Soon, your student will be strapping on his or her backpack and heading off to a new grade, a new classroom, and a new teacher. As a parent, you want to know how your children are doing in school since they spend more than half their waking hours there each weekday. If your child is like mine, all they will tell you when you ask how school was is “fine.” You want them to be independent but you also want to be an involved parent.
A great way to do that is by building a strong relationship with your child’s teacher, since both of your goals are to have your student do well in school. The parent-teacher conference, usually held in the fall, allows you to check in with a teacher, or teachers, and see how your child is adjusting to school.
At conferences, teachers will share academic assessments documenting how a student is performing against expectations, what their strengths are and what areas they need to work on, but these conferences can offer much more. Conferences provide a snapshot into the emotional and social well-being of the student. Time is usually limited, though, so what questions can parents ask to make the most of this opportunity?
Kathryn Coon, principal of the Miller-Driscoll School in Wilton, says questions for parents to ask at conferences can include, “Is my child happy in school? How can you tell? Does my child engage appropriately with other students in school?”
Although academic achievement is very important, Coon says, it is more important for students in elementary school to develop a love of learning along with wonderful friendships and social skills. “If you are not happy and you don’t enjoy spending time with the other students in school, you will have a very difficult time with everything else,” she explains.
“How the child performs on tests is really among the least factors of happiness and success in fifth grade,” states Dr. Steven Clapp, assistant principal, Saxe Middle School in New Canaan. “Who the child is and how they feel about themselves is far more important. Kids who are happy and confident will succeed.” Clapp notes by the time a parent-teacher conference takes place, a teacher would have already reached out to the family if there was an academic issue.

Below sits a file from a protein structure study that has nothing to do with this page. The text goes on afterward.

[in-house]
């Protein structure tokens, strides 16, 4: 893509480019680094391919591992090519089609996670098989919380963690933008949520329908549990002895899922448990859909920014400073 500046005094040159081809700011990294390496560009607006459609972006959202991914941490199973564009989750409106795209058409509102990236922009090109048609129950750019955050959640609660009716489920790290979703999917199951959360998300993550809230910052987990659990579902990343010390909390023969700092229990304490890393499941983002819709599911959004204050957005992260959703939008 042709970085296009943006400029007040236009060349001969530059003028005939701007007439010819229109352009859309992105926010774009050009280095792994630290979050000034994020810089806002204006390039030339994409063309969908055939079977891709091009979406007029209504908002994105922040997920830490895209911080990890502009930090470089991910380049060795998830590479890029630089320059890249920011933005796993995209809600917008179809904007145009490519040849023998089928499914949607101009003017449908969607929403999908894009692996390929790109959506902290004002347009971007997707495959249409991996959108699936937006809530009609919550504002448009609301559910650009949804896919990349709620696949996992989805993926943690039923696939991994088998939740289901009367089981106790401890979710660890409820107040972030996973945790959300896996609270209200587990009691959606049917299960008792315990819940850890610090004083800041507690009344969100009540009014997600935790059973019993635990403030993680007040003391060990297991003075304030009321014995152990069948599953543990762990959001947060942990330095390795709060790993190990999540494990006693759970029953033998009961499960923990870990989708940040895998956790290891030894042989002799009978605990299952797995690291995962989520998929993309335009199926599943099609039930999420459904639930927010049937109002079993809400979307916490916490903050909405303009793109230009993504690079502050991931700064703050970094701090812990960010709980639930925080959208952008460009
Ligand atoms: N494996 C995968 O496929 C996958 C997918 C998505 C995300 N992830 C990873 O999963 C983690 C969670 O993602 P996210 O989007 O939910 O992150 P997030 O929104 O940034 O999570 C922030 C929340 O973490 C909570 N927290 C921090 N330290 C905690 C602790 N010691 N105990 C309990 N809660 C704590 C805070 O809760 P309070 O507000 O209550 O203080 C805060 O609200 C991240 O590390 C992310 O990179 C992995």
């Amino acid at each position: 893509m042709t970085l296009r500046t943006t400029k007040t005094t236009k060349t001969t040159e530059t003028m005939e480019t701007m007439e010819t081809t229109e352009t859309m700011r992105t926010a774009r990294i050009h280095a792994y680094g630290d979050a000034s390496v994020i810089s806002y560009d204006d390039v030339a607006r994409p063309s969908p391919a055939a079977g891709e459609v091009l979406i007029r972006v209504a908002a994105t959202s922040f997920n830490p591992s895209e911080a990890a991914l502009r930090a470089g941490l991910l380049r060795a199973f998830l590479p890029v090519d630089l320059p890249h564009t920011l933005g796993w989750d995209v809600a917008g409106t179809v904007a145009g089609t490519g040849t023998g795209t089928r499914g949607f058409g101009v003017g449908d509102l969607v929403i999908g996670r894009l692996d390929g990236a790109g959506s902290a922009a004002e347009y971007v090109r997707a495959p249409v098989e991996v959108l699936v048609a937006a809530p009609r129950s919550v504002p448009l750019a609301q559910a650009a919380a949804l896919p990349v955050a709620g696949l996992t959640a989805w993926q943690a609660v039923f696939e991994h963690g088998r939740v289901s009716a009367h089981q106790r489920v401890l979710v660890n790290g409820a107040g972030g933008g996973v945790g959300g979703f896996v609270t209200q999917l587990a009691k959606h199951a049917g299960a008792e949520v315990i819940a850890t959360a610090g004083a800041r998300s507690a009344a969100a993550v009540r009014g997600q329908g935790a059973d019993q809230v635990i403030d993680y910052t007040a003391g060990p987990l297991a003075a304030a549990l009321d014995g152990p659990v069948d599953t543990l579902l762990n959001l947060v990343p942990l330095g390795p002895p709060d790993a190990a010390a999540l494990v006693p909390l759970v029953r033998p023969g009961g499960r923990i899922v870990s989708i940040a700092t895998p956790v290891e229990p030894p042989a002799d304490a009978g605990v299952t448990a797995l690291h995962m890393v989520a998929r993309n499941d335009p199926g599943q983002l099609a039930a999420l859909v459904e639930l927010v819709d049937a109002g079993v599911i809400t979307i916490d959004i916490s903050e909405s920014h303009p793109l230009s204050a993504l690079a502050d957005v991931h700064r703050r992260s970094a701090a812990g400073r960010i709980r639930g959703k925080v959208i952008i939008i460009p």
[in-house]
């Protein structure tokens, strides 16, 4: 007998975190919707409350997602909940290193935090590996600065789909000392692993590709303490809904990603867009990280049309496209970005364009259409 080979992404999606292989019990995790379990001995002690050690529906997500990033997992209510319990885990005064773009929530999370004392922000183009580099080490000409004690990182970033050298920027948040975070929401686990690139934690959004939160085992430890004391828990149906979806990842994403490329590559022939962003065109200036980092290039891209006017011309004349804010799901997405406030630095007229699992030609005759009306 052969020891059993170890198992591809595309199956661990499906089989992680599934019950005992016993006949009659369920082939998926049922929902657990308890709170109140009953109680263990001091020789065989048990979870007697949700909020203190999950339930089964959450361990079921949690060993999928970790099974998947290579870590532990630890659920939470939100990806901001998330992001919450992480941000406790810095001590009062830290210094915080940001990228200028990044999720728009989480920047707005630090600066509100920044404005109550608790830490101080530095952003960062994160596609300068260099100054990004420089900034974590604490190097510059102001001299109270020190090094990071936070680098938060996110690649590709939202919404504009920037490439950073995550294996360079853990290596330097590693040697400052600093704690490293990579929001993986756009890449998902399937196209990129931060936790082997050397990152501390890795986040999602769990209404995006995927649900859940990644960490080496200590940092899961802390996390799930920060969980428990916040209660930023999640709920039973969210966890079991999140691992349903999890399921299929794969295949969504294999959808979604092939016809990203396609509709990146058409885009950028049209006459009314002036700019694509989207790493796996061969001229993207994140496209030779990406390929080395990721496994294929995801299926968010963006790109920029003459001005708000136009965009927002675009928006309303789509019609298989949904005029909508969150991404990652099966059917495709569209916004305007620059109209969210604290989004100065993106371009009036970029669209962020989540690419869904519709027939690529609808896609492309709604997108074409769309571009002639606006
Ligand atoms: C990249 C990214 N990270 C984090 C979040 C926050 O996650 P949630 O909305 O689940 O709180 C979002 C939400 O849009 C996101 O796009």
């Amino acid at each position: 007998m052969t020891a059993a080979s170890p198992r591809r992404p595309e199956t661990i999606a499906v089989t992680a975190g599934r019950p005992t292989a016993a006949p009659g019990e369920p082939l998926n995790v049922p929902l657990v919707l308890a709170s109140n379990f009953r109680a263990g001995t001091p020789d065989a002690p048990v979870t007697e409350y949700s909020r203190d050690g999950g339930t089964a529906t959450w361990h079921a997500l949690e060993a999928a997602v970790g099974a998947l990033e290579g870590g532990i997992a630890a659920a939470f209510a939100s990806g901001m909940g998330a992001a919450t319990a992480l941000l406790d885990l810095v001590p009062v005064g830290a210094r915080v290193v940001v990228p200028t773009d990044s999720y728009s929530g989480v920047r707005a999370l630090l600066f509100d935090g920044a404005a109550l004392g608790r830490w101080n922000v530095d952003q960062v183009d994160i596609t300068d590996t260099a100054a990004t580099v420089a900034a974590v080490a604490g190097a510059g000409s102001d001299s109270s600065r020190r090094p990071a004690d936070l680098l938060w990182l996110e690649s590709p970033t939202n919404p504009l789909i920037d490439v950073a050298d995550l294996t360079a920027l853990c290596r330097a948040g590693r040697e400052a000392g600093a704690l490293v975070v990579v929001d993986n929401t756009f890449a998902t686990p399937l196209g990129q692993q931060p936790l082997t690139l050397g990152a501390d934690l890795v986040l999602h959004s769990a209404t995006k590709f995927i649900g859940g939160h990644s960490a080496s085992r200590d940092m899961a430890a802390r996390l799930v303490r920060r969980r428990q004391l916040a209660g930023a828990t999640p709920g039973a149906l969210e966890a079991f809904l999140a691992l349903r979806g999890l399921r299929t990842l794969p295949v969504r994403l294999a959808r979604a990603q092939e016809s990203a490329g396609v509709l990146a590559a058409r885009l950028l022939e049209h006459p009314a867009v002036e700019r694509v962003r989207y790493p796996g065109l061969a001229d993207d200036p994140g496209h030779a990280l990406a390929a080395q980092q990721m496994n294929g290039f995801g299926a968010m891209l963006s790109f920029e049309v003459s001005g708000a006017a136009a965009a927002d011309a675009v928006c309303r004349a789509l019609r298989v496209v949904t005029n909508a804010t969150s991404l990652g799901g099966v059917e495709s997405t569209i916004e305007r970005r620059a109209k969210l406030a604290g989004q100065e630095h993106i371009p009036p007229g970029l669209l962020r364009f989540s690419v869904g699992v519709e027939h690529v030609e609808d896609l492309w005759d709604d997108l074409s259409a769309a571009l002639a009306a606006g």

Among questions he suggests parents ask include:
How has my child transitioned to middle school?
Does she or he participate in class discussions appropriately?
Will she or he ask questions or seek help when she or he does not understand something?
How would you describe his or her perseverance or grit?
Luke Forshaw, principal of Ox Ridge School in Darien, suggests parents ask, “How will you get to understand my child? What happens if he is struggling in some aspect of life at school? How do you balance the academic, social, and emotional needs of my child?”
Forshaw says open-ended questions help a parent understand a teacher’s priorities for the education experience, and give insight into the teacher’s communication.
“Ultimately you want to understand the plan; how you will partner with a teacher,” he says. “You want to be clear how your teacher will learn about a child, understand the whole person, and get a sense of them as a reader, writer, mathematician.”
“I asked parents for their input by posting a query on a Ridgefield parents Facebook group — ‘What can I do as a parent to support my child at home to ensure success?’” says Lisa Toscano Percoco of Ridgefield, a kindergarten-to-fourth grade teacher of Spanish at Carrie E. Tompkins Elementary School in Croton, N.Y.
Parent Allison Romeo suggests parents ask, “What do I do if my child is struggling? What resources are available? What types of intervention are offered and what are the different levels of intervention?” Another parent, Darrian Zaslowe Lacey, adds, “What can my child do to expend some of the excess energy without disrupting the class?”
Caroline Kulik says, “First, I’d like to remind teachers they have my child for the better part of the day and I can’t see them. What is the best thing about my child that you, the teacher, would want to know if he or she were the parent and what is the most concerning or bothersome?”
The common thread here seems to be while academics are always going to be a conversation topic during the teacher-parent conference, a focus on the whole child is equally, if not more, important.
Jan Murphy, principal of West Elementary School in New Canaan, suggests these questions:
How has my child adjusted (socially, emotionally) this year?
How can I help my child be successful as a learner?
Does my child take risks with trying new things as a learner?
How is my child being appropriately challenged every day?
Is my child kind to others?
“During parent conferences, information that is exchanged with the teacher can often be very helpful in gaining a deeper understanding of the child as a learner,” Murphy says. “Parents know their children best, and when teachers and parents work together, the child benefits and often excels.”